Project 02

Physiological relevance and signaling mechanisms of the Adhesion GPCR GPR110 

Simone Prömel, Leipzig University

Team members

Project Description
Adhesion G protein-coupled receptors (aGPCRs) fulfil essential functions in developmental, immunological and neurological processes and have been shown to be highly relevant in various pathological settings. Their exceptional architecture indicates unique signaling mechanisms for this receptor class. One group of aGPCRs which is highly suitable for studies on activation and signaling due to the conservation and common ancestry of its members is the cluster of Gpr110/Adgrf1, Gpr111/Adgrf2, Gpr115/Adgrf4 and Gpr116/Adgrf5. It has been shown that among receptors of this cluster, each aGPCR mediates distinct signals, but a tethered agonist derived from one receptor is able to activate several members of this group. Several studies suggest that these receptors are associated with vital biological processes with GPR110 as one of the oldest members being predominantly linked to metabolic functions. Despite these indications and their interesting signaling capacities, their physiological functions remain vastly elusive precluding the evaluation of the impact of their signals. A mouse model knockout for Gpr110 revealed that this receptor potentially plays a role in regulation of metabolic processes and renal function.

The proposed project focuses on elucidation of the physiological functions of GPR110 and the implications of its signaling mechanisms and targets two aims:
1. Analysis of the role of GPR110 in renal function and regulation of metabolic processes and 2. delineation of the signaling mechanisms underlying these physiological functions. Based on own preliminary data, these aims will be achieved using a combination of in vivo, ex vivo and in vitro analyses centering around the existing knockout mouse model, tissue culture models and the acquired knowledge about signaling of the receptor. The physiological relevance of GPR110 in the kidney and a potential role in renal injury will be elucidated as well as its impact on regulation of metabolic processes. Subsequently, receptor signalling on a molecular level in the identified contexts will be analyzed. Receptor activation and interaction partners will also be a focus of the project.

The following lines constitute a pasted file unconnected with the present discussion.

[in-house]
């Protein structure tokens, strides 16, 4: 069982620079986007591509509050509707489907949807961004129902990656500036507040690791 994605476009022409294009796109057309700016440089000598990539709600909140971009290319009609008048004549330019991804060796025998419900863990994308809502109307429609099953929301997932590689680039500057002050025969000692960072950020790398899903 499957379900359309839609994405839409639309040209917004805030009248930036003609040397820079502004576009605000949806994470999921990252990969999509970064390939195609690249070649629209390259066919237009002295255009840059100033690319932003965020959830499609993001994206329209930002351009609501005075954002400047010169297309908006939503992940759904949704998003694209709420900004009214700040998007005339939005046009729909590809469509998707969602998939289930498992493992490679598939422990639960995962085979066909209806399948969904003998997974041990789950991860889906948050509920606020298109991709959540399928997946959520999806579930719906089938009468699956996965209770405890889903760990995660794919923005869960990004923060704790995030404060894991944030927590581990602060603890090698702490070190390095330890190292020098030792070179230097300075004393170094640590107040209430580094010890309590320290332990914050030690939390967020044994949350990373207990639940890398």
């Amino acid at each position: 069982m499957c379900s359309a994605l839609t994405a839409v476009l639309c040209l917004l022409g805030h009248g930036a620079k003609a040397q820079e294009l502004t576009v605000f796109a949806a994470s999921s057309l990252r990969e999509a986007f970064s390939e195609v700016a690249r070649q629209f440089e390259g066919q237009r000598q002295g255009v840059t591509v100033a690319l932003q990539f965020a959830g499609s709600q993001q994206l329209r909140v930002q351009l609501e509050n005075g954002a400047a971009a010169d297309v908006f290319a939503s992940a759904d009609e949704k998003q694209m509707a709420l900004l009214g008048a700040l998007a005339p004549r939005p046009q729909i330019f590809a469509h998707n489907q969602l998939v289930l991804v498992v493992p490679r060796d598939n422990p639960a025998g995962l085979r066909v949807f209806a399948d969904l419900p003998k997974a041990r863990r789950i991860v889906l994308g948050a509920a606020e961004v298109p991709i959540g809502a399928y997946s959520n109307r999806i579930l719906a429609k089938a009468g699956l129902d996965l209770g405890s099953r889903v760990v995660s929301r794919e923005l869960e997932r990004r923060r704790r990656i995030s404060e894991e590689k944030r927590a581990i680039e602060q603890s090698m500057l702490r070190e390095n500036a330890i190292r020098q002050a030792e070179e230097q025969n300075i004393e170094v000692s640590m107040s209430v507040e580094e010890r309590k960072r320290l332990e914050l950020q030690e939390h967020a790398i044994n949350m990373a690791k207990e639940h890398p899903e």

The proposed research project will substantially contribute to the understanding of the physiological relevance of the aGPCR GPR110. Moreover, findings will give further profound insights into the signal transduction of aGPCRs, potentially aiding the evaluation of the pharmacological potential of this receptor class.